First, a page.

Technically Speaking: Advancements in horticultural lighting By Erik Runkle

The science, engineering and application of horticultural lighting advances with developments in light-emitting diode (LED) technology. In the past decade, efficacy of LED fixtures has more than doubled, dimmability has become common, tolerance to greenhouse conditions has improved, and standards specific to LED lighting exist to promote energy efficiency and durability of fixtures. However, equally important are systems that control their operation.

Supplemental greenhouse lighting. The biggest advances with greenhouse LED lighting have been the increase in light output and efficacy, and decrease in fixture cost. Some LED fixtures emit more light than 1,000-watt high pressure sodium (HPS) lamps. Application of such high-light output fixtures in greenhouses is limited though; light uniformity is a challenge, and some fixtures have a large form factor that shades plants from the sun. The costs to purchase, install, and operate LED fixtures have come down, in part due to LED efficacy and mass production. The DesignLights Consortium (DLC) established performance standards based in part on standards created by working groups of the American Society of Agricultural and Biological Engineers. As of April 2023, a qualified product must have a fixture efficacy of least 2.3 µmol∙J–1; meaning a DLC-qualified product is at least 35% more efficient than the most efficient HPS lamps.

Long-day (photoperiodic) lighting. There are comparatively few LED products on the market created specifically to deliver low intensity light to promote flowering of long-day plants and inhibit flowering of short-day plants. Research shows that bulbs emitting red and far-red light are the most effective across a range of species and growing conditions. These have been designed to replace incandescent and compact fluorescent bulbs and can decrease energy consumption by up to 90%.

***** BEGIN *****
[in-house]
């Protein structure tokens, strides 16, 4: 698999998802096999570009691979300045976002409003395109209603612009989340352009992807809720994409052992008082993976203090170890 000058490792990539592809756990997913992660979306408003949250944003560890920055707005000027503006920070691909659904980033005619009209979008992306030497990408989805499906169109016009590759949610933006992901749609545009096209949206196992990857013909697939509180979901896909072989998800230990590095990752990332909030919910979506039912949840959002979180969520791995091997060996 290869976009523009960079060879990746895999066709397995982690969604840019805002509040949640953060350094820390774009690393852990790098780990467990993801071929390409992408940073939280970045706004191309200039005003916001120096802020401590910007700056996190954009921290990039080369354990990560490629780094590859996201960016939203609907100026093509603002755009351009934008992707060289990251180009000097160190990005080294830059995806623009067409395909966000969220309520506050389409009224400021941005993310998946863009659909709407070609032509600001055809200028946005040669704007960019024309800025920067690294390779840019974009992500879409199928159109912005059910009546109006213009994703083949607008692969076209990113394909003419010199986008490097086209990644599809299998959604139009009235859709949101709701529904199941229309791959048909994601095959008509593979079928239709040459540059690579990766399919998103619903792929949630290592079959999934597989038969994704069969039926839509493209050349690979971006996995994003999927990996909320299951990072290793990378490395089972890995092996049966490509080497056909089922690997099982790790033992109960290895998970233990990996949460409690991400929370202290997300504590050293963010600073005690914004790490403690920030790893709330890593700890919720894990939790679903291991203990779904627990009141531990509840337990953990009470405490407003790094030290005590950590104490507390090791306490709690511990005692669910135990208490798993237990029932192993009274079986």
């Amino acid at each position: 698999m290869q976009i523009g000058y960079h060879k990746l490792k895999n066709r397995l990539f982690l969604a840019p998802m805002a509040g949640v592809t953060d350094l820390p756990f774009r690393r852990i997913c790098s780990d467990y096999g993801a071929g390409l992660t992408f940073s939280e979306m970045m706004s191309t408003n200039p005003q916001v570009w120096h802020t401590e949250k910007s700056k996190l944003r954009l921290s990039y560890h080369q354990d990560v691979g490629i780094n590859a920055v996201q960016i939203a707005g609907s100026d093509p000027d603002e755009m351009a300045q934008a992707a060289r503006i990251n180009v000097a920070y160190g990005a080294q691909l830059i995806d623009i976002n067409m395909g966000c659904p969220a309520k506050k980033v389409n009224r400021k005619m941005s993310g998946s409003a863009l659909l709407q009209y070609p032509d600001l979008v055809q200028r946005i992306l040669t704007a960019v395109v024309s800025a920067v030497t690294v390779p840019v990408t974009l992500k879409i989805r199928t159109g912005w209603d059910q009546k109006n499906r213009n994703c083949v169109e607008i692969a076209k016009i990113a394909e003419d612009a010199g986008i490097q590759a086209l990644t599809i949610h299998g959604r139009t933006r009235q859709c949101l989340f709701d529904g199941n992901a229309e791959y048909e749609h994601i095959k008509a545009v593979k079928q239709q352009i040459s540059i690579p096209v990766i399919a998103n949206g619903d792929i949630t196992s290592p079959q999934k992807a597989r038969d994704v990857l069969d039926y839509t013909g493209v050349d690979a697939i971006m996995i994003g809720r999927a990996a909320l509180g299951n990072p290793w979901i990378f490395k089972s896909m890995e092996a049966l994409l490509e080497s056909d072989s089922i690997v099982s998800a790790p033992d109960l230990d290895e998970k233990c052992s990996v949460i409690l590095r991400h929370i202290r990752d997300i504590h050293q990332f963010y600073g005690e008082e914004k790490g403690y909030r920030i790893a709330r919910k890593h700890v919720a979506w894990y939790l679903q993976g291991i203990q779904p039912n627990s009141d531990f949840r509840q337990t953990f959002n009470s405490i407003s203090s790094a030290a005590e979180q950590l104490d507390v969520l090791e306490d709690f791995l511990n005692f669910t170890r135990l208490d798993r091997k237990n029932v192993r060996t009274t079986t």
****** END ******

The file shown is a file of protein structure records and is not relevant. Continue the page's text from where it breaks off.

Indoor (sole-source) lighting. University and industry scientists have been investigating the production of plants completely indoors, without sunlight. Growing high-value crops under completely controlled conditions can decrease shrinkage, shorten propagation time and/or decrease time from transplant until marketability. Indoor lighting research has greatly improved our understanding of how different colors of light regulate crop characteristics, which can also inform greenhouse lighting applications.

An appreciation for far-red light. Far-red light triggers shade-avoidance responses, like leaf expansion and stem extension. Including far-red in a light spectrum can also accelerate, or be required for, flowering. Part of the far-red waveband (i.e., 700 to 730 nm) can increase photosynthesis and plant growth. For these reasons and others, we could see greater use of far-red LEDs in horticultural lighting in the future.

Improvements in control systems. Efficient use of supplemental LED lighting relies upon control systems that turn them on or off, or adjust their intensity. As with HPS lamps, the utility of supplemental light is diminished when it’s sunny. However, LEDs can turn on or off, and for some products be dimmed, without negatively influencing their lifetime. Control systems that operate LEDs based on instantaneous sunlight, light accumulated during the day, electricity rate, the crop, and even forecasted weather can potentially improve lighting system efficacy and crop consistency, and decrease energy costs.

There have been many advances in LED lighting for horticulture applications, and these will continue as the technology improves and more research is performed. While many well-built and efficient LED products are on the market today, there are still gaps in knowledge that need to be understood to fully exploit the technology’s potential. Control systems, particularly for supplemental greenhouse lighting, are often underused, which usually result in non-optimized operation of the fixtures.

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Erik Runkle is professor and floriculture extension specialist in the department of horticulture at Michigan State University. He can be reached at

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